In looking at physical therapy, the study's authors limited investigations to therapeutic exercise and manual therapy—"2 common physical therapy services" that accounted for $25.9 million of the $38 million spent on physical therapy among the claims analyzed, according to the report. Their findings: in looking at 136,000 services provided, "average prices were 41 percent and 64 percent higher in HOPDs for therapeutic exercises and manual therapy, respectively, than in community settings."
While not significant enough to account for the differences, the study notes that patients receiving physical therapy in HOPDs were somewhat "sicker" than patients receiving the other procedures, treatments, and tests studied.. " The authors write, "the health status difference might be explained because patients with hospital inpatient stays—say for a knee replacement—are more likely to be referred to physical therapy in HOPDs than in community settings."
Other findings in the report pointed to some even more dramatic differences. These include:
Authors write that the findings show that there is an opportunity for private insurers to reduce spending by looking at ways to incentivize the use of lower-priced community providers through excluding higher-priced providers from networks, implementing a tiered system that requires patients to pay more when using these providers, or capping the amount of payment to in network providers for particular services.
The use of predictive analytics—the same kind of technology credit card companies use to spot questionable spending activities—has enabled the US Centers for Medicare and Medicaid Services (CMS) to recover or prevent more than $210 million in improper payments in 2013. The savings are nearly double the amount identified during the previous year using the system, according to a report issued in June (.pdf).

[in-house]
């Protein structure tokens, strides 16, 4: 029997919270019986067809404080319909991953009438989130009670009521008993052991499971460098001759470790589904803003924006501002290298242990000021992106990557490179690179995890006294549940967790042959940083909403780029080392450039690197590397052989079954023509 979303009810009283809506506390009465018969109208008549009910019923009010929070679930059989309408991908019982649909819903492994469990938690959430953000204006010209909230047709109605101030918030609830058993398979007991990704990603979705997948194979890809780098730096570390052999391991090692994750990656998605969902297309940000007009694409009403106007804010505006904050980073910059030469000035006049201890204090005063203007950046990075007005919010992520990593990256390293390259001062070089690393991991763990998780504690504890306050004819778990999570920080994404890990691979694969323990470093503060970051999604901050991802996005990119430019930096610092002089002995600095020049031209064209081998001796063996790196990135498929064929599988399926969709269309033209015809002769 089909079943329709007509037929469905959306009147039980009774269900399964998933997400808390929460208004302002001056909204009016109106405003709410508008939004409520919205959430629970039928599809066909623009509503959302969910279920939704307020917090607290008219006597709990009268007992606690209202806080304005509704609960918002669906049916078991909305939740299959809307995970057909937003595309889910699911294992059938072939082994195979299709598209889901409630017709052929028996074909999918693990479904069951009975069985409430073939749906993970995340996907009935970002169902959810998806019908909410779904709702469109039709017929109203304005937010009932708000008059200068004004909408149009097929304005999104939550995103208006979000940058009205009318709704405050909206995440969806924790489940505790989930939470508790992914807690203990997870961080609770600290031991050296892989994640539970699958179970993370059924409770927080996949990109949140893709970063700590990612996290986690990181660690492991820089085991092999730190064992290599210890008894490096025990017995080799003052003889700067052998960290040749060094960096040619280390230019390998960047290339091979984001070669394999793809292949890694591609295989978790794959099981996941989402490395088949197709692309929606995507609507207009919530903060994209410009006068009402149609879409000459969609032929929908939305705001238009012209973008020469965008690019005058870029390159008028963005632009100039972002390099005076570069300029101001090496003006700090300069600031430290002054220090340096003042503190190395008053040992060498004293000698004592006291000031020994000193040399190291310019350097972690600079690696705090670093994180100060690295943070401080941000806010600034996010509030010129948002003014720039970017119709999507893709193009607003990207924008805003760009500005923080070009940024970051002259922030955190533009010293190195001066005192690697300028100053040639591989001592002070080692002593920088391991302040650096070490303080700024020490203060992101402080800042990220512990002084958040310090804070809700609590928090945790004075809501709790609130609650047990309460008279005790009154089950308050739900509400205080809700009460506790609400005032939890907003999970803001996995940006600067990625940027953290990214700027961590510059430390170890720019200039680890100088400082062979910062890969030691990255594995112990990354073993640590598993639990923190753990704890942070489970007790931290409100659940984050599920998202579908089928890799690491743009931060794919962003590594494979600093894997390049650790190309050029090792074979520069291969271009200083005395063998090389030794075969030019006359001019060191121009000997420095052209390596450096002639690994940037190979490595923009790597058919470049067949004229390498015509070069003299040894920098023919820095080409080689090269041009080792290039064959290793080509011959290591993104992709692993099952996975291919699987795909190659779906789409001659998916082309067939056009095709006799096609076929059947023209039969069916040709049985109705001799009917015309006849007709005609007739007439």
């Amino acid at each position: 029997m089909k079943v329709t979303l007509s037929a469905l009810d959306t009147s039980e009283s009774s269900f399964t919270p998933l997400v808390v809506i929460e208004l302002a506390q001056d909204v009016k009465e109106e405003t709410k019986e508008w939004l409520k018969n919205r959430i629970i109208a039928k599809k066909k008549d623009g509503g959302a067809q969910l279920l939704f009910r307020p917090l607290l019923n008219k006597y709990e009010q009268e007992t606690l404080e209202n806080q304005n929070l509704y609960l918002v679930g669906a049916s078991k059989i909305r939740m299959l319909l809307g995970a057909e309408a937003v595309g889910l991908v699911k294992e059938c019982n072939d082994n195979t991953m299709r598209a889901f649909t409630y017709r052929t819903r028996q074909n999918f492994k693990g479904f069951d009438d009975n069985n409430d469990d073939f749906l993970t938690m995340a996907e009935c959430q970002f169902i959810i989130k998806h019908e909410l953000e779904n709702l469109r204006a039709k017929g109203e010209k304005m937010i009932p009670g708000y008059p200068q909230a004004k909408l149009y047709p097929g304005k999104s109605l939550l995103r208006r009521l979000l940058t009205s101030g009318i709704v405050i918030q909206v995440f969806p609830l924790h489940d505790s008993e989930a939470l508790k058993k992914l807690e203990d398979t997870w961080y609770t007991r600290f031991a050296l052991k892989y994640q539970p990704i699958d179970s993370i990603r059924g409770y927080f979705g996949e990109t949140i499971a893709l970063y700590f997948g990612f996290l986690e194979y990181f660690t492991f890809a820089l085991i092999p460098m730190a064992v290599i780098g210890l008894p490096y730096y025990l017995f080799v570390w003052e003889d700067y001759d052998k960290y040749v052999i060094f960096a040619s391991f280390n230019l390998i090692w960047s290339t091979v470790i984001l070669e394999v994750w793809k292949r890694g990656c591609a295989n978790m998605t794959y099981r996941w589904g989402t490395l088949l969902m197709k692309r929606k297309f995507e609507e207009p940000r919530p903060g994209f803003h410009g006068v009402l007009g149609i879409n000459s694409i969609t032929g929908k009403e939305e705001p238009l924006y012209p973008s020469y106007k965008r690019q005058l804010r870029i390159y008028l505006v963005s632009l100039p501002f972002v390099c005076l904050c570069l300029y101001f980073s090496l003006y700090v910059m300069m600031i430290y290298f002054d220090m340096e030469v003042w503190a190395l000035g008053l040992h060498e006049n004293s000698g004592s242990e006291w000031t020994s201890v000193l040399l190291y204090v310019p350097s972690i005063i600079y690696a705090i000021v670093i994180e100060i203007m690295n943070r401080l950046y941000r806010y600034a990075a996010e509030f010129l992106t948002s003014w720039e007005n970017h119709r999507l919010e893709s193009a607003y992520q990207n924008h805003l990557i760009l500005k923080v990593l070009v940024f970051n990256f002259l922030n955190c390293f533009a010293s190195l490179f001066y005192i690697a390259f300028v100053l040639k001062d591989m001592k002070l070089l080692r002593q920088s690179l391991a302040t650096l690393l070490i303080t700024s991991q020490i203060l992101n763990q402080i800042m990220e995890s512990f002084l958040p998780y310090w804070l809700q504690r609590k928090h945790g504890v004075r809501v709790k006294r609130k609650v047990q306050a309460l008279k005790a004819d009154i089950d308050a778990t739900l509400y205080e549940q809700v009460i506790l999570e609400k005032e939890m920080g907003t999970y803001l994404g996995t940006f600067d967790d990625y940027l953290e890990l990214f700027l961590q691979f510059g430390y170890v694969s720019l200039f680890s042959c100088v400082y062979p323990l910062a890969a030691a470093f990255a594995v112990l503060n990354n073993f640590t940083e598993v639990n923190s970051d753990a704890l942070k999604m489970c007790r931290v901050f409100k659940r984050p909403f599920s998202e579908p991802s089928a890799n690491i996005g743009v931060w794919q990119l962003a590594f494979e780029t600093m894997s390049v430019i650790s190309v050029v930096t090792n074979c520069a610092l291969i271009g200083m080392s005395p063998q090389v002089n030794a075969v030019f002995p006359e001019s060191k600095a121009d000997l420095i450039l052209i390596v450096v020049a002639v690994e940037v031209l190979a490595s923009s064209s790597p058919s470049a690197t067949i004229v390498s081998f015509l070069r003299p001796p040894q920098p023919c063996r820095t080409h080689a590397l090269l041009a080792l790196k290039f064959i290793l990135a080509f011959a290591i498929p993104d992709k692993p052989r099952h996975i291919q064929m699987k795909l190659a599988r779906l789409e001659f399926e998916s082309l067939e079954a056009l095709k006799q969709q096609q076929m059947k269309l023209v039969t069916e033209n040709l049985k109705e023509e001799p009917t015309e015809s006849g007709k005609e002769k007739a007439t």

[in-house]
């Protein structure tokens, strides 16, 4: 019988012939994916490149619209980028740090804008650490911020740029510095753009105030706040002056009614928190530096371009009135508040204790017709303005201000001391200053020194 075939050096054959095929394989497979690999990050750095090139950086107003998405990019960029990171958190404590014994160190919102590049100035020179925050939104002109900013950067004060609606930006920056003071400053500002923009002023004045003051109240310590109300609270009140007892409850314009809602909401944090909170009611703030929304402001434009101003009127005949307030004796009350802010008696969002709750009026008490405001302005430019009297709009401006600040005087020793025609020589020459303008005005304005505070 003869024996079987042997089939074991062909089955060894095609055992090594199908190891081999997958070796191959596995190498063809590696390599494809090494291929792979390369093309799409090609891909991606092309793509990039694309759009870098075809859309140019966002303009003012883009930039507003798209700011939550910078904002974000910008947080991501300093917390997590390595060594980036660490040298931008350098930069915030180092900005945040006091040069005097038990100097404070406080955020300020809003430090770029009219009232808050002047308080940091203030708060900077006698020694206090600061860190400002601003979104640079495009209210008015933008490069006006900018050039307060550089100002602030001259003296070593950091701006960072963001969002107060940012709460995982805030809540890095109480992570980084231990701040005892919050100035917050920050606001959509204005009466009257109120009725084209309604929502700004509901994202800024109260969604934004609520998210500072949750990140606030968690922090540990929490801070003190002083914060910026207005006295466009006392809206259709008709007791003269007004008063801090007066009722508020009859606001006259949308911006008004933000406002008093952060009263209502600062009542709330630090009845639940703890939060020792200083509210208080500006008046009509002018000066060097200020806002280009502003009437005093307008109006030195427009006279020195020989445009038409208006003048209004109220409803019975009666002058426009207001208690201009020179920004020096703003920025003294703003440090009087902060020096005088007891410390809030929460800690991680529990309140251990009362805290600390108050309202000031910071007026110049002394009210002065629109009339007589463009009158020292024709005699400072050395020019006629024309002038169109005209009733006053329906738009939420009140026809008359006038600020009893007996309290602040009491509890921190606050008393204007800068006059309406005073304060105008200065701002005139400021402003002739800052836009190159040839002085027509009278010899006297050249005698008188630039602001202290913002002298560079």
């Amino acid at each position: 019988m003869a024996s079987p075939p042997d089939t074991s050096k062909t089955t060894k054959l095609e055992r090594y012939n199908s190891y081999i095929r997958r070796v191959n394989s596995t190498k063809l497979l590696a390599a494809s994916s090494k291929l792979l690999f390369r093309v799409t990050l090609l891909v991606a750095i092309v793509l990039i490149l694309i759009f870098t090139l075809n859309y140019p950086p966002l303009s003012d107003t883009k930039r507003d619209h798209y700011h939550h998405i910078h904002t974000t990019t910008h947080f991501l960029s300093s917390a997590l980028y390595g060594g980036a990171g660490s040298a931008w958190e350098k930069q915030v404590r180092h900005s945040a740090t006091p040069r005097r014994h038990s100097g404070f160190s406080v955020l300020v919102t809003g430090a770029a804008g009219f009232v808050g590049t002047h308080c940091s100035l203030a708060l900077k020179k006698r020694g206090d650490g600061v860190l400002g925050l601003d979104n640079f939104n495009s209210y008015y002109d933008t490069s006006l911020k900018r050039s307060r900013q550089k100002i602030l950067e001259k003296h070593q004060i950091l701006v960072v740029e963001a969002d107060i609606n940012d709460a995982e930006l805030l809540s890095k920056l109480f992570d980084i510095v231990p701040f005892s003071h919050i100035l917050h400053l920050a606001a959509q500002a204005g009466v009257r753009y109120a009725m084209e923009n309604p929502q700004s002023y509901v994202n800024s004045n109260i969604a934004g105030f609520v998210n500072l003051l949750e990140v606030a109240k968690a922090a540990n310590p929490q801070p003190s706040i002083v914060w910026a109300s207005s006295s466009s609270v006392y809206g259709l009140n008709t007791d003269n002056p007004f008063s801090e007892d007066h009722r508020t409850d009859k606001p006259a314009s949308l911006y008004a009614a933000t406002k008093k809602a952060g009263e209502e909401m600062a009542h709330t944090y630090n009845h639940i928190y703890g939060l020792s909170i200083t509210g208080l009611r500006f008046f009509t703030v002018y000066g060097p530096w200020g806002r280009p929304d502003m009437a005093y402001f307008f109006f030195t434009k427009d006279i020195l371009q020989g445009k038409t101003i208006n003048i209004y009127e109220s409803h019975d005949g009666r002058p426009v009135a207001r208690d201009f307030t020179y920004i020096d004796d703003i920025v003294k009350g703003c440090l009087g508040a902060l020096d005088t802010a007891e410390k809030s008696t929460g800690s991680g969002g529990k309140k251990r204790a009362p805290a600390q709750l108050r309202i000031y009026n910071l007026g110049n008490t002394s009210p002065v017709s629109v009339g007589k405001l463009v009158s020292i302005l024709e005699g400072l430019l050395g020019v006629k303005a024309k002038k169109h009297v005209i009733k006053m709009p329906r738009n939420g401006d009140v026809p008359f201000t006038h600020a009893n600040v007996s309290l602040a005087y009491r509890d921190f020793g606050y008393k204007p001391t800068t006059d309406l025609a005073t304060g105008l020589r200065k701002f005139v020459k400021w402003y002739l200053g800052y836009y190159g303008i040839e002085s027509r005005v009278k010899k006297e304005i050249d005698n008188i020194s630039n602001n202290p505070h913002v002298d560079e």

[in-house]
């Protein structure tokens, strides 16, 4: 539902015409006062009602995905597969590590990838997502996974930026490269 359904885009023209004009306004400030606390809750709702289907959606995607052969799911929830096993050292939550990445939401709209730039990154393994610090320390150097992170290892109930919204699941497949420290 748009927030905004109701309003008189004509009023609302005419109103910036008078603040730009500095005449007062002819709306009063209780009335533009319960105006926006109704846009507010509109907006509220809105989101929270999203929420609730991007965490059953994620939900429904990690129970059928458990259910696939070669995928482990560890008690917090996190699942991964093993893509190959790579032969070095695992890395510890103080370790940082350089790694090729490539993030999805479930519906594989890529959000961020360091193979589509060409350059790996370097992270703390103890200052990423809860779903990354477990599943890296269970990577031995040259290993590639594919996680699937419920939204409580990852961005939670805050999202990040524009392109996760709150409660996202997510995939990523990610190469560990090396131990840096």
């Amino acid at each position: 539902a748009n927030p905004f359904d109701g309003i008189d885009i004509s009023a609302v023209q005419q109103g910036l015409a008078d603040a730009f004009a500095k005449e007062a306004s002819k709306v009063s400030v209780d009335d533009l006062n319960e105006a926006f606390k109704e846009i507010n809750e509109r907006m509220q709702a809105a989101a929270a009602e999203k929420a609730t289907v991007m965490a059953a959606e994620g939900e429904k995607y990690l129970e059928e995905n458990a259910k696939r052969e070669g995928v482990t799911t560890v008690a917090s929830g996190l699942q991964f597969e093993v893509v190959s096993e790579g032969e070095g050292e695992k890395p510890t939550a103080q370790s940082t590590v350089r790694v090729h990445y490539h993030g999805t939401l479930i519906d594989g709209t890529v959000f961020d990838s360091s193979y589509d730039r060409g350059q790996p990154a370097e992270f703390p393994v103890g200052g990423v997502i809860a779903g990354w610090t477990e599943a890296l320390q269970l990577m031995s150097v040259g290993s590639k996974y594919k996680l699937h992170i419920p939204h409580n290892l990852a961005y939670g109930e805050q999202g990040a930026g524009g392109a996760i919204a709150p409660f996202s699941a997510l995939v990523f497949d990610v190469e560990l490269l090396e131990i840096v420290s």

According to CMS, the "predictive algorithms and other sophisticated analytics" that are now run nationwide against all Medicare fee-for-service claims are doing a good job of identifying fraudulent billing before payment is made. The process, called the Fraud Prevention System (FPS), is helping to move the agency away from heavy reliance on the "pay and chase" model that has met with mixed success.
The technology is analogous to the processes used by credit card companies to identify potential fraud. CMS monitors which Medicare identification numbers are used and by who (similar to tracking credit card charges made in one location when the cardholder lives far away from the place of purchase), billing frequency that is outside the norms (similar to flagging excessive credit card charges made in a short amount of time), patterns of billing (similar to credit card charges that echo patterns of known bad actors), and links between a provider and other known bad actors (similar to monitoring certain addresses for credit card charges).
CMS adopted the technology in 2011 as required by the Small Business Jobs Act of 2010. In its first full year of operation, the system produced a 3:1 return on investment. Last year, that ratio jumped to 5:1.
"The majority of health care providers enrolled in Medicare are honest, reliable business partners," CMS states in the report. "The FPS, as currently implemented, is not designed to flag transactions from this sort of provider; rather, the FPS is geared towards discovering egregiously improper patterns of billing–often amounting to fraud."
APTA is helping physical therapists (PTs) understand regulations and payment systems through its Integrity in Practice campaign that puts them in touch with tools and resources to promote evidence-based practice, ethics, and professionalism.
Check out the latest addition to the Integrity in Practice webpage:
Preventing Fraud, Abuse, and Waste: A Primer for Physical Therapists (.pdf)
is a free guide that examines not only the laws around these issues but the ways in which PTs can avoid fraud, abuse, and waste with payers, referral sources, and patients.